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Suburban inventory hits decade-long high

by Meg White

Suburban inventory hits decade-long high

According to data from the Mainstreet Organization of Realtors, January saw a huge expansion in terms of homes going under contract. Both single-family homes and multifamily units showed impressive growth year over year, increasing 21.3 percent and 19 percent, respectively.

Echoing RE/MAX’s market report released earlier this week, MORe credited January’s relatively mild weather for some of the increase. But also, an expansion of available homes made an impact, according to the association’s CEO.

“We haven’t seen this much detached inventory available in the Chicagoland market in over a decade,” MORe CEO John Gormley said in a press release accompanying the data. “We’ve been seeing pent-up buyer demand for a while, and conditions are now ripe for people to get out and buy.”

There were certain communities across greater Chicagoland that saw more impressive gains than others, according to the association. In particular, Niles experienced a whopping 130 percent increase in the number of homes going under contract in January over last year, followed by Villa Park (127.3%), Zion (112.5%), Palatine (85.2%), Bellwood (84.6%), Addison (83.3%), and Arlington Heights (81%).

But the theme didn’t hold true for all suburban markets. Matteson saw a 36 percent year-over-year decrease in homes going under contract in January. Similar dips in activity were seen in Round Lake (32.6%), Brookfield (23.5%), Evergreen Park (22.7%), Carol Stream (13%), Mount Prospect (12.8%) and Gurnee (11.1%). Check out the interactive infographic embedded below for more local details.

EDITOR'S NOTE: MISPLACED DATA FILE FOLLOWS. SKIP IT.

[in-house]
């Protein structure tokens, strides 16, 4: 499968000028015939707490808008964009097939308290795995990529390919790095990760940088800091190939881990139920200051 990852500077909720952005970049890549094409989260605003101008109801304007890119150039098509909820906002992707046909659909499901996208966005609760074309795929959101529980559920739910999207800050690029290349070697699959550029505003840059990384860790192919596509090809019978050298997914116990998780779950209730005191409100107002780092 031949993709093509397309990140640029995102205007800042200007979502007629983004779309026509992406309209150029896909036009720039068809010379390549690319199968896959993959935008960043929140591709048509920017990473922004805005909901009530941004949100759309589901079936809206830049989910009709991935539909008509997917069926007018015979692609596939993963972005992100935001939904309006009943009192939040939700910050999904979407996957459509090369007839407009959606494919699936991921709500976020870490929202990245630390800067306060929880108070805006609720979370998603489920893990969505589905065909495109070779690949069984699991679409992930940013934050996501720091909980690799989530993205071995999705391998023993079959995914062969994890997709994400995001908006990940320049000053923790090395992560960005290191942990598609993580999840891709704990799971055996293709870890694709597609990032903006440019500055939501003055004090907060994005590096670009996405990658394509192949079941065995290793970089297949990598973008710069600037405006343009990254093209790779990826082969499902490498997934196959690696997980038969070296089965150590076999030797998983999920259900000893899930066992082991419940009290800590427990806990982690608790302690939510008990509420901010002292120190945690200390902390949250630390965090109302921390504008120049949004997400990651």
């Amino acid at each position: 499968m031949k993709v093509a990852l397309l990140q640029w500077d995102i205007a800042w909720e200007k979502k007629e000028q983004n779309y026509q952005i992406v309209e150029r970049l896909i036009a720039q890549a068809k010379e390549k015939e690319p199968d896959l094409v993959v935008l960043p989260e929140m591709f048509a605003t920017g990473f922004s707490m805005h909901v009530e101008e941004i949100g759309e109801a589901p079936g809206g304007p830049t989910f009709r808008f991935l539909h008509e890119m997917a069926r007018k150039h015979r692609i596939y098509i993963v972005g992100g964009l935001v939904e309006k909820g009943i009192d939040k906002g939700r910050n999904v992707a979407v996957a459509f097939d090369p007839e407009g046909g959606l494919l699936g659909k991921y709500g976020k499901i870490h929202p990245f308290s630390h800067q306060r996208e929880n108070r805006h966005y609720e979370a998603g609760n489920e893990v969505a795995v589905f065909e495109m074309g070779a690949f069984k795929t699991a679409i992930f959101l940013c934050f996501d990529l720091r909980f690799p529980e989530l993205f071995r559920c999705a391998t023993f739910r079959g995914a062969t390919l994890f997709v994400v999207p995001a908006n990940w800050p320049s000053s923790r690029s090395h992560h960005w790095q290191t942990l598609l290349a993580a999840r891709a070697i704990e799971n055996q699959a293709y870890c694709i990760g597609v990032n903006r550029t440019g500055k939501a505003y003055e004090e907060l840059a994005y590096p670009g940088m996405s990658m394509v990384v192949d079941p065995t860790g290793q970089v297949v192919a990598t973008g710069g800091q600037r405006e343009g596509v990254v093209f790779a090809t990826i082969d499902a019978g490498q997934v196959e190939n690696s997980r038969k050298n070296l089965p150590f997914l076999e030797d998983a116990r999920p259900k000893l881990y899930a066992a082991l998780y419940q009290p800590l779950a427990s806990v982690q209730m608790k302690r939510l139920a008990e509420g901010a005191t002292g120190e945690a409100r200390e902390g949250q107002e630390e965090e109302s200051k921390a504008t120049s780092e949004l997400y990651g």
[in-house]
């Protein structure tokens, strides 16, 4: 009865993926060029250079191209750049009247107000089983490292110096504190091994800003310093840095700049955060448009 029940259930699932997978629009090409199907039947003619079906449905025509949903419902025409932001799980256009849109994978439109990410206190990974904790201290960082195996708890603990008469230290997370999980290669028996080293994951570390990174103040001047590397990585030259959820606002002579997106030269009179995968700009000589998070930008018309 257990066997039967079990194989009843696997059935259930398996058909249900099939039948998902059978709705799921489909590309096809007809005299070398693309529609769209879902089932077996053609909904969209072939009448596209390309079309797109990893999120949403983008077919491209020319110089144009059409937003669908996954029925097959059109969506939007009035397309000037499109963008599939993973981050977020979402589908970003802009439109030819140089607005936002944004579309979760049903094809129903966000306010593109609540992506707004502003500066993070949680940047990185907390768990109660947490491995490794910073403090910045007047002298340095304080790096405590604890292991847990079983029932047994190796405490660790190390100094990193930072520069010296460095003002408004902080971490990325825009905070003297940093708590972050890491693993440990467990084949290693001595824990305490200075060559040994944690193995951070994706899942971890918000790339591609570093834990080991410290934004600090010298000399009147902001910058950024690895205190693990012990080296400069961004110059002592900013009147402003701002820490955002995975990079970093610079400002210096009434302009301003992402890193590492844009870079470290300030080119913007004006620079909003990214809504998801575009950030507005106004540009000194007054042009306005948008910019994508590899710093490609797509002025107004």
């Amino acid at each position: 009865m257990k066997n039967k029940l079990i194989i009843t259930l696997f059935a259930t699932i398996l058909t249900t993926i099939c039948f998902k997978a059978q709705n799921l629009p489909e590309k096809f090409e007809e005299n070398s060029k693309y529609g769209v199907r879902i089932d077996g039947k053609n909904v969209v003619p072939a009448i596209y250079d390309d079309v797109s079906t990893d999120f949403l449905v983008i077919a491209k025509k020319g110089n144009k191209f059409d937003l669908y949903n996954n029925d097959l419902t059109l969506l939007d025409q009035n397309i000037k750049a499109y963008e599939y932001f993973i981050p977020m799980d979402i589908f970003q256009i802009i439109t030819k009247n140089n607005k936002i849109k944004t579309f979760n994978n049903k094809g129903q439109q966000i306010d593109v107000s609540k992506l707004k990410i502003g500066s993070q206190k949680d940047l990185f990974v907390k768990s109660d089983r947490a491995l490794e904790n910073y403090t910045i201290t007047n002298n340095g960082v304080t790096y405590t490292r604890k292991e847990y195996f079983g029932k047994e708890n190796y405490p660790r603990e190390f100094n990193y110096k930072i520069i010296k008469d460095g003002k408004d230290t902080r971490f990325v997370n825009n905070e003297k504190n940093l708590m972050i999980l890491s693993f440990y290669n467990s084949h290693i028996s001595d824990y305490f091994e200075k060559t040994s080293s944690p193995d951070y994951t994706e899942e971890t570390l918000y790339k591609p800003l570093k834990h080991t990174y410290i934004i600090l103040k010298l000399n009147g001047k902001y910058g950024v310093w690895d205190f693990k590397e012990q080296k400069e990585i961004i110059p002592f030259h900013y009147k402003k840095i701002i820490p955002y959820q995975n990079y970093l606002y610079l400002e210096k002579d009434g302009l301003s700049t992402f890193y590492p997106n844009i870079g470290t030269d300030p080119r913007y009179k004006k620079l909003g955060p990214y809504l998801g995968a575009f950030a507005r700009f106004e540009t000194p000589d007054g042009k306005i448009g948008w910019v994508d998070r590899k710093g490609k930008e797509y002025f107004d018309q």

Prices were up for all types of homes, but single-family increases won the day. MORe data revealed that detached home prices were up 5.9 percent, while multifamily units only saw a modest boost of 1.9 percent year over year. Brian Kwilosz, president of MORe’s board, noted that suburban single-family homes may be benefitting from Generation Y’s slower movement into homeownership. “Millennials may have delayed buying homes in the suburbs, but now, that’s where many of them want to move,” he said.

While the hope among real estate professionals may indeed be that these impressive first-month numbers will continue throughout 2020, part of January’s year-over-year wow factor may have to do with a shift away from seasonal sales. “The real estate market is changing,” Kwilosz said. “There is action in the market throughout the year now.”

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